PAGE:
New advances in technology are now allowing for alternate ways of learning, such as the Architectural Virtual Library program.
Maria Delgado, assistant professor in the Department of Design and Merchandising at Colorado State University, launched the AVL project, an interactive website designed to educate the public on architectural historic buildings – both on and off campus.
Users can engage with the content in the Architectural Virtual Library through 3D Matterport technology, integrating virtual, augmented renderings of buildings where users can travel through and discover distinct architectural characteristics.
New additions to the Architectural Virtual Library
Last summer, the AVL was launched with augmented tours of buildings in Sterling and on CSU’s campus completed by interior architecture and design student interns.
This summer, two more interns majoring in interior architecture and design and behavioral psychology were able to work on the AVL. With the use of Matterport technology, the students focused on creating content in Central City and Fort Collins. For both Central City and Fort Collins, there are nine buildings for each city on the AVL website that can be virtually toured and explored.
Katey Lam was tasked with working on the AVL content for Central City while Amanda Spitzer took on the AVL content in Fort Collins. Lam created virtual tours in Central City while Spitzer did the same in Fort Collins, both of which are all new additions to the AVL website.
Both this year and last year, the internships were made possible through the Office of Engagement and Extension’s CSU Summer Extension Internship Program which seeks to connect the University and communities by engaging students in hands-on outreach projects at the local level.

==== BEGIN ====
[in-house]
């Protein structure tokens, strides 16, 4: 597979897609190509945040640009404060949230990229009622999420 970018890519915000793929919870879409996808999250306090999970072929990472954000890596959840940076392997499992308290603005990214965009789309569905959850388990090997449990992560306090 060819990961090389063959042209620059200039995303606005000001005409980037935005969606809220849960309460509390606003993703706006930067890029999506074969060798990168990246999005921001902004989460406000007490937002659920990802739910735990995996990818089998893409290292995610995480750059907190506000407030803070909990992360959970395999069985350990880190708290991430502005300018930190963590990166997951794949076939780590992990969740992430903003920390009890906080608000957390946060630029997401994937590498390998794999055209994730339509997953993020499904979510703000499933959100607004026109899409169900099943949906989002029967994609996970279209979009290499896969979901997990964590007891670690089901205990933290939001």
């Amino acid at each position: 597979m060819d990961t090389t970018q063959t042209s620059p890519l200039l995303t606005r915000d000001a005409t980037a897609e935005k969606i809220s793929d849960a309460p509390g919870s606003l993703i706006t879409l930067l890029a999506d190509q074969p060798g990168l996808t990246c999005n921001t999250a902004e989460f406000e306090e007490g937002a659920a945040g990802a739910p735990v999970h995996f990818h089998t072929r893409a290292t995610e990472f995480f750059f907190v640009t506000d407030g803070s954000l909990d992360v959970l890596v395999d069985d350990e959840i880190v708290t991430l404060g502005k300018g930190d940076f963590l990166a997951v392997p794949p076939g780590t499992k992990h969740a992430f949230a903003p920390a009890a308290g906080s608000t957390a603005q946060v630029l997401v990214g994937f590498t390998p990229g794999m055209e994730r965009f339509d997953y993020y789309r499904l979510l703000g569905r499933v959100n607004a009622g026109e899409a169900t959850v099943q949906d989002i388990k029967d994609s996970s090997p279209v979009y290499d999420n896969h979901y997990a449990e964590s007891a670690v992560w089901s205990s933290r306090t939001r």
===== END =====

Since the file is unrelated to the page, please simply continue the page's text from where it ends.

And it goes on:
Exploring Central City
Lam’s Central City project focused on creating educational materials for K-12 students, using the virtual capabilities of the AVL to foster an engaging mode of learning.
Lam is currently pursuing her bachelor’s degree in interior architecture and design with a minor in construction management at CSU.
“Beyond gaining practical technology skills, I also developed an appreciation for historic buildings and the knowledge that historic town residents hold,” said Lam.
Derived from that appreciation, Lam worked with Central City staff to create worksheets that can be filled out as elementary school students venture through the augmented reality, learning as they go. One example is a scavenger hunt in the Central City Courthouse where students hunt for and learn about the building’s architectural details.
“Countless studies conducted on teaching methods reveal that children are more engaged, retain more information, and generally respond with more enthusiasm to lessons that are interactive,” said Jamie Boyle, historic preservation officer and special projects manager for Central City.
“Particularly with the study of history, visits to physical sites can provide important context to help kids internalize the lessons being taught,” said Boyle.
New dimensions for summer camp
Spitzer is a Ph.D. student in the Department of Psychology who was excited about getting to know Fort Collins through the project.